While I certainly appreciate that the reality of many community planning situations can be messy and confusing, making good planning decisions generally starts with facts. Want to know if you should set aside money to build a school? You’ll need some facts to go on. Want to know if your public safety response times are up to snuff? You’ll need some facts to go on. Sometimes however we encounter situations in which opposing sets of facts exist or where the validity of a fact is in dispute. Sometimes we mistake opinions for facts. In these cases, conflicts can break out. When they do, I’m reminded of a quote attributed to former US Senator Dan Moynihan, “You’re entitled to your own opinions but not your own facts”.
The dictionary describes facts as true pieces of information. Opinions are defined as judgments one holds as true. While both definitions contain the word “true”, it’s important to recognize the difference. Facts are true whether we want them to be or not. Opinions, being judgements, are not necessarily based on facts.
Sometimes facts challenge our opinions. Sometimes they support our opinions. Judgements made from evidence lead to verifiable and reliable conclusions about why something is happening. This is what makes fact-based opinions powerful! They help us understand what we can do about our problems and in turn lead to improvements in the condition of our lives. The process of collecting verifiable and reliable facts is called the scientific method.
Virginia Tech and Virginia State University are the commonwealth’s land-grant universities. For those unfamiliar with the phrase “land-grant university”, it basically means that these institutions have been given a special role by the government to explicitly work for the betterment of the lives of all those in the state.
Virginia Cooperative Extension helps lead the engagement mission of our land-grant institutions by “building local relationships and collaborative partnerships. Extension helps people put scientific knowledge to work through learning experiences that improve economic, environmental, and social well-being.” The Land Use Education Program, being part of Extension, lives that mission daily.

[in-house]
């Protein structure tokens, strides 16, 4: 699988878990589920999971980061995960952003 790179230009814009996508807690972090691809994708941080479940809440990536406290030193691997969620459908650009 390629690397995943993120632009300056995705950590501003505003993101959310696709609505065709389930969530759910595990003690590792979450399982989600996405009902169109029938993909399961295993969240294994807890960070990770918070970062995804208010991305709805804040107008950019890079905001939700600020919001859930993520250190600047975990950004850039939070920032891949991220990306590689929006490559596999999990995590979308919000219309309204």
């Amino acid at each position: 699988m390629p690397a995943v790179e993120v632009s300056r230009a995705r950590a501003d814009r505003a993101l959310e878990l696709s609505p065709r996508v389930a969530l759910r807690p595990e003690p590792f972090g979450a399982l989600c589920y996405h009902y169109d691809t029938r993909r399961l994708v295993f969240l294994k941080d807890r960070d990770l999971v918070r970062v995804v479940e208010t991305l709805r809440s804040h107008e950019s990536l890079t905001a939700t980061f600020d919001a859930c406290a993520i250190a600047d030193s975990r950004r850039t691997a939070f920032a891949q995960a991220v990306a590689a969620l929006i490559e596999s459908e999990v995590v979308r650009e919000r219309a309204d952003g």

Is science infallible? Certainly not! Scientists are humans after all, and no human can be said to be infallible (well maybe the pope but that’s another matter). There are many examples of scientific findings being overturned or coming into conflict with other facts. Depending on the day, coffee is either good for me or I’m a dead man walking. There are also, sadly, examples of science-based community plans that were terrible for their residents (right, Jane Jacobs).
It turns out the most critical part of the Extension mission statement is the bit about partnerships. Mike and I respect the wide variety of views held by our partners, program attendees, and those we have not yet met. In situations where science is misapplied or its findings are mischaracterized the best remedy is adding more voices to the conversation. The functional diversity (look it up) of community planning has long been known to improve the quality of land use plans and policies. Facts are facts, no matter where they come from (see the works of John F. Forester). Scientists simply have a good system for generating and validating truth claims.
While it’s just our opinion, providing science-based knowledge doesn’t mean shutting out opinions that don’t conform to our view of things. It means providing information that has been verified and tested for its ability to provide useful improvements to the lives of our fellow Virginians. Respecting the views of others means being open to facts that we hadn’t yet encountered and working to understand how they may shape our existing opinions. That said, we agree with Senator Moynihan’s sentiment.
Public support for science and the institutions that make the fact-finding process possible goes back to our country’s Founding Fathers. We like to think of ourselves as part of a long national tradition, initiated by our founding statesmen. Our hope is that the science-based knowledge we provide is useful to your decision-making. After all, LUEP’s goal is to inform the discretion of all Virginians to make wise land use decisions. We even use science to help us understand how effective we have been in that pursuit!
Thanks to those that support science, STEM education, and the institutions that make that education possible. We appreciate you every day!